[2] Essex County, Massachusetts was created by the General Court of the Massachusetts Bay Colony on 10 May 1643.  Named after the county in England, Essex included the towns of Salem, Lynn, Wenham, Ipswich, Rowley, Newbury, Gloucester, and Andover.  Essex County was the home of Elbridge Gerry, known for creating a legislative district in 1812 that gave rise to the word gerrymandering, which suggests that politicians in Massachusetts have been corrupt for at least the past 208 years.

[3] An undeclared war between the US and France from 1798 to 1800.  John Adams was president.  When the US refused to repay its debt for the Revolutionary War, American politicians argued that after the French overthrew their king, the nation to whom this debt was owed no longer existed; accordingly, said certain members of the US Congress, the debt was null and void.  In response, France began seizing US flagged ships and auctioning them for payment.

[4] After 1794, the US Congress was unwilling to authorize more than four officer ranks in the Navy.  These were Captain, Master Commandant, Lieutenant, and Midshipman.  Commodore, therefore, was a title only, temporarily assigned to a U.S. Navy captain who, by virtue of seniority, exercised command over two or more U.S. naval vessels, and the rank Master Commandant was later changed to Commander.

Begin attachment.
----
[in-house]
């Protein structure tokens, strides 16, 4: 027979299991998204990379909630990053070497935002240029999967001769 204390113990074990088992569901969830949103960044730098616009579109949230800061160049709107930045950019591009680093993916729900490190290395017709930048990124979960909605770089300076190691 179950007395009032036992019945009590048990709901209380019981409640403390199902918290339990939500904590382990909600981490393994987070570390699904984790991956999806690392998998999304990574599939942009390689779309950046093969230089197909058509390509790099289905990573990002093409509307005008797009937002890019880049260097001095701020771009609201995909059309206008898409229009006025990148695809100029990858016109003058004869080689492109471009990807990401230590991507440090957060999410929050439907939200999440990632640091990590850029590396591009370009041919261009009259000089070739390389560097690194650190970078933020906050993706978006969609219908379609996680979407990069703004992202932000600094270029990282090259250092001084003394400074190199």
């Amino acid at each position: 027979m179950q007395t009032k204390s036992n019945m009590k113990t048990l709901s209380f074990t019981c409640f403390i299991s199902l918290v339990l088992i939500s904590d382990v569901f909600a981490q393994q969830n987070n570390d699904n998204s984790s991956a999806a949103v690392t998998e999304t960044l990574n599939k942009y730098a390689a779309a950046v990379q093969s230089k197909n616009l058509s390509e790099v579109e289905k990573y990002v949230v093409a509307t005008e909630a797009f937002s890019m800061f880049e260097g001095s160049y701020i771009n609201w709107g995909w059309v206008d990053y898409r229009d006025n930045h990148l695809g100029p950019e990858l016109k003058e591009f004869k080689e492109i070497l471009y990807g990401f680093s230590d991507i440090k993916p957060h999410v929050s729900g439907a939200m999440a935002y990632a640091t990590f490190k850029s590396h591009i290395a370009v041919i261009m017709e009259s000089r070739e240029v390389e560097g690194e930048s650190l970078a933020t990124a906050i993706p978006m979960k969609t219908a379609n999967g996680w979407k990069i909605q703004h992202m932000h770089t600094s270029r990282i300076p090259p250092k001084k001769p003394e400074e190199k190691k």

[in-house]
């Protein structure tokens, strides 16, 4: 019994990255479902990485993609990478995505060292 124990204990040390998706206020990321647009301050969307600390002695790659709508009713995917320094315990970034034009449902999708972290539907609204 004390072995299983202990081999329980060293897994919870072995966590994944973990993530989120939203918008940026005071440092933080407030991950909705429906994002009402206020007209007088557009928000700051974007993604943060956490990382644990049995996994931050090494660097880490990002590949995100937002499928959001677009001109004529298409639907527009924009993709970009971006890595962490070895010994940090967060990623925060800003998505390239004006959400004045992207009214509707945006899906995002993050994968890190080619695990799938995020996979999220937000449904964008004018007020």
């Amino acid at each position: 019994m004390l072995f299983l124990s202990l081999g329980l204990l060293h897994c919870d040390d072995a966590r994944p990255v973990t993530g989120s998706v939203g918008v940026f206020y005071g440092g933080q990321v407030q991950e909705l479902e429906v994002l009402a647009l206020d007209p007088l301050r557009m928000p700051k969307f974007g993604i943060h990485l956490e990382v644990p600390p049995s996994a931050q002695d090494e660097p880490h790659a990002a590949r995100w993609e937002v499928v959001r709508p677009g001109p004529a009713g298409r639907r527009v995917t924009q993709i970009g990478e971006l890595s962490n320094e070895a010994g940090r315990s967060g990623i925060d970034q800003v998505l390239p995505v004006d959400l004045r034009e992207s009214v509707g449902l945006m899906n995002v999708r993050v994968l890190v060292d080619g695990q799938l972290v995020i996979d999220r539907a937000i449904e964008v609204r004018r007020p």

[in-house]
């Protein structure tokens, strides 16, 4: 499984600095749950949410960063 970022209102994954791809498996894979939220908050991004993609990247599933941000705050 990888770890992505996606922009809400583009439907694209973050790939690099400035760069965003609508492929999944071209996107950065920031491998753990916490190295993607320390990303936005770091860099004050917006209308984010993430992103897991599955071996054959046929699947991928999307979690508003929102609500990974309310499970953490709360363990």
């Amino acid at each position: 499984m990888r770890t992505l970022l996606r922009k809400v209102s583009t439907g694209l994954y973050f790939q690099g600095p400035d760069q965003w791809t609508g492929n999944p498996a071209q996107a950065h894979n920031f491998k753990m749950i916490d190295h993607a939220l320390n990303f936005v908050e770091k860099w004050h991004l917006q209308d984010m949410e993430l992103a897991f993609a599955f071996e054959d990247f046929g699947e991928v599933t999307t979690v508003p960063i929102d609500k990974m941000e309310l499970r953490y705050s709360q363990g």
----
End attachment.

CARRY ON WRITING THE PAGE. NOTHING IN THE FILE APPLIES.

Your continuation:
[5] David Porter (1780-1843) was a self-assured naval officer who served on active duty with the U.S. Navy from 1790-1825, and as Commander-in-Chief of the Mexican Navy from 1826-1829.  He later served as Chargé d’Affaires of the United States to the Ottoman Empire (1831-1840) and United States Minister to the Ottoman Empire (1840-1843).  Porter was the adoptive father of David G. Farragut, the U.S. Navy’s first admiral.

[6] Gamble was promoted to Captain USMC in June 1814.